My experience at the Rio Paralympics taught me the value of personal relationships and humility when covering sports.
Reporting on a team or individual that has just won a Paralympic medal has many benefits. There is a built-in joy and openness that comes with success, something that can lead to interviews and stories coming relatively easily.
I did not cover a medal winner, or even a medal event, until the final day of the Games. My primary beat, wheelchair basketball, featured Canadian men’s and women’s teams that were the defending Paralympic and World Champions, respectively. Both teams fell short of the podium, the men especially.
Still, the players were generous with their time and thoughts even after difficult losses. With very little media following the teams, they recognized me as someone who had been there at empty practices and preliminary competitions. Building these relationships at scrimmages and 9 a.m. games is something I’ll always remember.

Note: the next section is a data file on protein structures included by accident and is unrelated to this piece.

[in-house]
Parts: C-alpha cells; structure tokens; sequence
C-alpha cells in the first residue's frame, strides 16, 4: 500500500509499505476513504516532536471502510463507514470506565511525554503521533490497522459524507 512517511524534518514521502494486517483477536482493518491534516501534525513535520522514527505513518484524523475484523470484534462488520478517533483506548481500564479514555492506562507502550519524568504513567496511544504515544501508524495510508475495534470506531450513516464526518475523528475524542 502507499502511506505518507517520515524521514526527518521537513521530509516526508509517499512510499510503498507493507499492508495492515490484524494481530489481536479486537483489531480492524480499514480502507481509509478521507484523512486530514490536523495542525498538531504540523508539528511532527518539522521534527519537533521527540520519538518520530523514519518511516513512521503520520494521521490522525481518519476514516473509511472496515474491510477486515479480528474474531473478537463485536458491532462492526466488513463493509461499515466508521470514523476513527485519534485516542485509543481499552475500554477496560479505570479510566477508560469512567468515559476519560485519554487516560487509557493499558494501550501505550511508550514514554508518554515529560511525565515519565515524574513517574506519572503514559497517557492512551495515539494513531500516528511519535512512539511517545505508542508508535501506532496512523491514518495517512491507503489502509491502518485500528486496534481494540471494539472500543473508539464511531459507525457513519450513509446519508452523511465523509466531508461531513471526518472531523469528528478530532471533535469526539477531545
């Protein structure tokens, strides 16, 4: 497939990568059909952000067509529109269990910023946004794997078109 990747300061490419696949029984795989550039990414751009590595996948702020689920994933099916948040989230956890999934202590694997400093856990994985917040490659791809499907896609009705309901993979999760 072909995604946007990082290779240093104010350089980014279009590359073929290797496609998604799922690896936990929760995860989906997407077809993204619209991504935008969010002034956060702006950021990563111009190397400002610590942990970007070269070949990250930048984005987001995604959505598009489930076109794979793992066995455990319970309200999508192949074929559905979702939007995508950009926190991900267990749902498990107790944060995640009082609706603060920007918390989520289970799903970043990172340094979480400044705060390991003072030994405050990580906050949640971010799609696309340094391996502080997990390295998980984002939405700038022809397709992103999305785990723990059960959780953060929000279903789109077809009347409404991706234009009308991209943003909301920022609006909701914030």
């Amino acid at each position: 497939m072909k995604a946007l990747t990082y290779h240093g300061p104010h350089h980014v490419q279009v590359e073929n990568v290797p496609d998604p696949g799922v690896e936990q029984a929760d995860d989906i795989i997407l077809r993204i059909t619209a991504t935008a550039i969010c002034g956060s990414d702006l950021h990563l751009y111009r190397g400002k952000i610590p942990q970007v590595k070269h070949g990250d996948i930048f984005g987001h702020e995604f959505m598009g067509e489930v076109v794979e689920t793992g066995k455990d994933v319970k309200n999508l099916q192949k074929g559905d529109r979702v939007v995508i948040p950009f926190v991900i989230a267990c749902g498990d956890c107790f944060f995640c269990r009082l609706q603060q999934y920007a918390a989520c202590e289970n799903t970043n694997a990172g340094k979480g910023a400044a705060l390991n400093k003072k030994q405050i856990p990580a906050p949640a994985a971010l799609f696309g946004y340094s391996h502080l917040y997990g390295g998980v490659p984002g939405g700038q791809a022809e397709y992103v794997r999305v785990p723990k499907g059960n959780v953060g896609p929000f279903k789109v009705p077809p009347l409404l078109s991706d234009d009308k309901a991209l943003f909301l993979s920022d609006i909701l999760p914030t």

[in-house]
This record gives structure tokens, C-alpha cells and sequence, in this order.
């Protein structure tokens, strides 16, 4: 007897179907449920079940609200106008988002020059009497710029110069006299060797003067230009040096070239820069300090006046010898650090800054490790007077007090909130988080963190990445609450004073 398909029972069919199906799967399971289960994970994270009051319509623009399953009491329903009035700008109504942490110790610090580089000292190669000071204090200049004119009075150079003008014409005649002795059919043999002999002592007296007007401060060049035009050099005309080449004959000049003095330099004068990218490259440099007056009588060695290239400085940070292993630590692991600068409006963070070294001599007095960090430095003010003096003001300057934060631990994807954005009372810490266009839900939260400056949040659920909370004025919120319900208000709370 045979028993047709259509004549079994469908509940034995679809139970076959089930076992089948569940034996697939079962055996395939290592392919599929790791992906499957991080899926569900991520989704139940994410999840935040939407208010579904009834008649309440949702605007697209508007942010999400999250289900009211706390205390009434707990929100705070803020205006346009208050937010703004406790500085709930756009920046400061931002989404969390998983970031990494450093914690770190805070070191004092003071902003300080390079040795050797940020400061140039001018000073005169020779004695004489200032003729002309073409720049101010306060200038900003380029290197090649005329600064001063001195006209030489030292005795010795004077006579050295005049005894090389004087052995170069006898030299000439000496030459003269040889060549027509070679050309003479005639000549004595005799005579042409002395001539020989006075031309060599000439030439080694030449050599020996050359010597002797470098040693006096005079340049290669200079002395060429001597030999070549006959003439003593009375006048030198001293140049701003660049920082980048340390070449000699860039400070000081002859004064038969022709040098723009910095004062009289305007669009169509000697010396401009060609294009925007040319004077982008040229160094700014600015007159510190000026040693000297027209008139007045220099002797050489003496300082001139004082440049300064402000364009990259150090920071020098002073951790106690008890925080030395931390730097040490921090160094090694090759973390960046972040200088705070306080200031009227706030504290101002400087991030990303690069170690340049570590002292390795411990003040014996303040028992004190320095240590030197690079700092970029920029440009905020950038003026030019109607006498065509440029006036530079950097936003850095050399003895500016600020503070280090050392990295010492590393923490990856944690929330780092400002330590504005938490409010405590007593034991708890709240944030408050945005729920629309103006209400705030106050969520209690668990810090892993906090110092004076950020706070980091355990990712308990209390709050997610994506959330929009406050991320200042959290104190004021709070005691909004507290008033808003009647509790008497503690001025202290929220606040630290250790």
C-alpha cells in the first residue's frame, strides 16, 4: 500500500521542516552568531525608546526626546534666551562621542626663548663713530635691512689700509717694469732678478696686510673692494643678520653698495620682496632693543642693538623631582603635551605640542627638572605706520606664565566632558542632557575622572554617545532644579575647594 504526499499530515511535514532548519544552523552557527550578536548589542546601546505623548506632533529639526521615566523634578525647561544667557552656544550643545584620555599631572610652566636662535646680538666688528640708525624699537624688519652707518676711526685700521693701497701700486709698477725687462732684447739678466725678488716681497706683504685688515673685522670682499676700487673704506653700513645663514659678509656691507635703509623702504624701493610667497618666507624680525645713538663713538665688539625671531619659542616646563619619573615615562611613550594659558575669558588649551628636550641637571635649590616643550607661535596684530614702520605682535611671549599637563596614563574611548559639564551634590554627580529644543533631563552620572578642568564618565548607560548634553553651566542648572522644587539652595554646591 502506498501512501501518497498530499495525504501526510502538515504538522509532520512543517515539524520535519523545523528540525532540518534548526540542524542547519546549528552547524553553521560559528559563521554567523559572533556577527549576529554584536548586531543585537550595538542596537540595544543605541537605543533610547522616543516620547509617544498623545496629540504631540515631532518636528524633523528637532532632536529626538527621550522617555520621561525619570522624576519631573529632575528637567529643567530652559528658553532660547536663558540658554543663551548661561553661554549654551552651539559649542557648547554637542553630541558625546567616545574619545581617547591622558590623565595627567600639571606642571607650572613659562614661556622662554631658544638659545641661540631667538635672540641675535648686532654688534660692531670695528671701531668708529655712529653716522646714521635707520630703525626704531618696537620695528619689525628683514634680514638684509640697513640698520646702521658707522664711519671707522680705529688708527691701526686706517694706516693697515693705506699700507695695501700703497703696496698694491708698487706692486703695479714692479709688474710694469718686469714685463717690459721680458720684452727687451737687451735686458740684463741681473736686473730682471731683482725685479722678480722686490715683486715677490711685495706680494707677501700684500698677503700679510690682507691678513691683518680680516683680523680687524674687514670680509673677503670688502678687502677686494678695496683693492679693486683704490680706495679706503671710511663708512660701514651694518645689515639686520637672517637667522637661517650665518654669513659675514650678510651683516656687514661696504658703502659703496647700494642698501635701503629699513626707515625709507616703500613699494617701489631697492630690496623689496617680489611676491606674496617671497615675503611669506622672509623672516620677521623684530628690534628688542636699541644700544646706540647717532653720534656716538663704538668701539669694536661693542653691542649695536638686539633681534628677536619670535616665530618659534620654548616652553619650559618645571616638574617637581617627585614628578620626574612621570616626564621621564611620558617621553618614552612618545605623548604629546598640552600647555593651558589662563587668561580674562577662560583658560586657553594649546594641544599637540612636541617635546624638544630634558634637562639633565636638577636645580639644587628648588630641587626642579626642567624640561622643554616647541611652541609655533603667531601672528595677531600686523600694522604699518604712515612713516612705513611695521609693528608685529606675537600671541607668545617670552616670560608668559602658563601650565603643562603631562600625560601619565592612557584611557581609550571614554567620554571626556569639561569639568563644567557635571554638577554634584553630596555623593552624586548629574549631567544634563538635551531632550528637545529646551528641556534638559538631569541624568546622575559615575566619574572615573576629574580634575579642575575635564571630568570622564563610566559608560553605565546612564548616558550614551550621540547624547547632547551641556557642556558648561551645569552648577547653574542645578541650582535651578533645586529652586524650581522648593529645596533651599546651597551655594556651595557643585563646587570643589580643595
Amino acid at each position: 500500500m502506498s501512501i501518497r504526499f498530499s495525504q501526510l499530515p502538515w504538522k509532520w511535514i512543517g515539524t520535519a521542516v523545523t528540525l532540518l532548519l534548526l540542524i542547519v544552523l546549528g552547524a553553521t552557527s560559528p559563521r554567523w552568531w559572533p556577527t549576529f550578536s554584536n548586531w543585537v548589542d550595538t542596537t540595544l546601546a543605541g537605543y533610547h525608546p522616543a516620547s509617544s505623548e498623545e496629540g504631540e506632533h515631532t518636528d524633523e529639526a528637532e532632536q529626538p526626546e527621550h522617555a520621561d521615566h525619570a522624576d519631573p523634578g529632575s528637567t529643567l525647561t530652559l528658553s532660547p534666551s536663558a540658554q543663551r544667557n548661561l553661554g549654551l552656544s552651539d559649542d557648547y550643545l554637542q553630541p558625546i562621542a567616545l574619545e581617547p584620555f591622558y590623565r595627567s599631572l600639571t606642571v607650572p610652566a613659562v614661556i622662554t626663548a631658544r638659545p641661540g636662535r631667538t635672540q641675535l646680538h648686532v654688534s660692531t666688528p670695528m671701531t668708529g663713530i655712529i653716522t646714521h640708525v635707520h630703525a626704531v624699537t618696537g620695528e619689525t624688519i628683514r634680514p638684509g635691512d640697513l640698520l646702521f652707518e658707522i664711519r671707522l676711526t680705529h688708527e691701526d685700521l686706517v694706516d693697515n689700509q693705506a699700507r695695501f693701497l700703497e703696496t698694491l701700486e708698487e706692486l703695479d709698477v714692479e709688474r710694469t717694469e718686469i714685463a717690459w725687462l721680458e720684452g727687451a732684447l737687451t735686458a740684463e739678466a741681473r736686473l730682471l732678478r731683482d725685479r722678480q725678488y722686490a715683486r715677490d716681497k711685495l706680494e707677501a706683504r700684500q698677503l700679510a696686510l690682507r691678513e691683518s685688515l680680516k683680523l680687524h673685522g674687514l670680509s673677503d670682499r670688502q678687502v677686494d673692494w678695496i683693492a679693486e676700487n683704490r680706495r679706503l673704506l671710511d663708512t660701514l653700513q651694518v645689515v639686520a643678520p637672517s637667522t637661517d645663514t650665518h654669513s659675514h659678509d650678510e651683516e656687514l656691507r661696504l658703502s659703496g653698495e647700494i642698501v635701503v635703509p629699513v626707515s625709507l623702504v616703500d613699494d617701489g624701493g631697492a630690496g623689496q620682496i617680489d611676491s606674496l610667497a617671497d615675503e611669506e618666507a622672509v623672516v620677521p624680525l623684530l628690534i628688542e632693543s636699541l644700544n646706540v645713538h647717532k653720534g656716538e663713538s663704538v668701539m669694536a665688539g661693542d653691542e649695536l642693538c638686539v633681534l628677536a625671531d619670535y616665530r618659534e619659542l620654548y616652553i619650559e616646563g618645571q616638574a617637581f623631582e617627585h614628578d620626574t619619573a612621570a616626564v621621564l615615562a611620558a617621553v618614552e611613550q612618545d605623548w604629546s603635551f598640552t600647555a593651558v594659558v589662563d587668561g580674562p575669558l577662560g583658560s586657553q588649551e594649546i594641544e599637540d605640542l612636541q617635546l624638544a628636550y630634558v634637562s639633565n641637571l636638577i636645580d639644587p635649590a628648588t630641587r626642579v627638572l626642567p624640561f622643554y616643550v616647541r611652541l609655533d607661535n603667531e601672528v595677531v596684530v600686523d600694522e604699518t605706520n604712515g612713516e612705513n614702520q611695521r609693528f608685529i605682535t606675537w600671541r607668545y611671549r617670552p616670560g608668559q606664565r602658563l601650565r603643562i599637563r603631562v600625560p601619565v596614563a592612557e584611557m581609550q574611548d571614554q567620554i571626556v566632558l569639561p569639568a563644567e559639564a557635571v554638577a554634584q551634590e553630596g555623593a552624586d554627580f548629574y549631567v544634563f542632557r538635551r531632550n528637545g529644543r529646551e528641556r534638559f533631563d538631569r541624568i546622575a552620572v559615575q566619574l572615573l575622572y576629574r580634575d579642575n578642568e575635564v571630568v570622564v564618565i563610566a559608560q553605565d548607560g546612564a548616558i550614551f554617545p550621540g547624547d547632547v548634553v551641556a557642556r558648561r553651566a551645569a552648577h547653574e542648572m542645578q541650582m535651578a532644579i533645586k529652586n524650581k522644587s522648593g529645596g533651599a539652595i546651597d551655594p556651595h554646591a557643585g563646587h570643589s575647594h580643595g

My story for CBC on the Canadian women's wheelchair basketball team, their Brazilian supporters & Paralympic growthhttps://t.co/leZ7dLunxG
— Keegan Matheson (@KeeganMatheson) September 14, 2016
Finally, and most importantly, I left Rio with my perspective on sport altered by a Boccia quarter-final.
Canada’s Alison Levine lost a very close match, leaving her fifth in the final tournament rankings. Her sheer joy afterwards, which she shared with her mother and friends, perfectly captured the essence of the Paralympic Games and sport itself.
There will be times in my career when I am challenged in a different position or pushing myself to do something new. I won’t always be perfect, and I may not always medal. Sometimes I’ll come fifth, and in those moments, I’ll remember a Boccia match in Rio.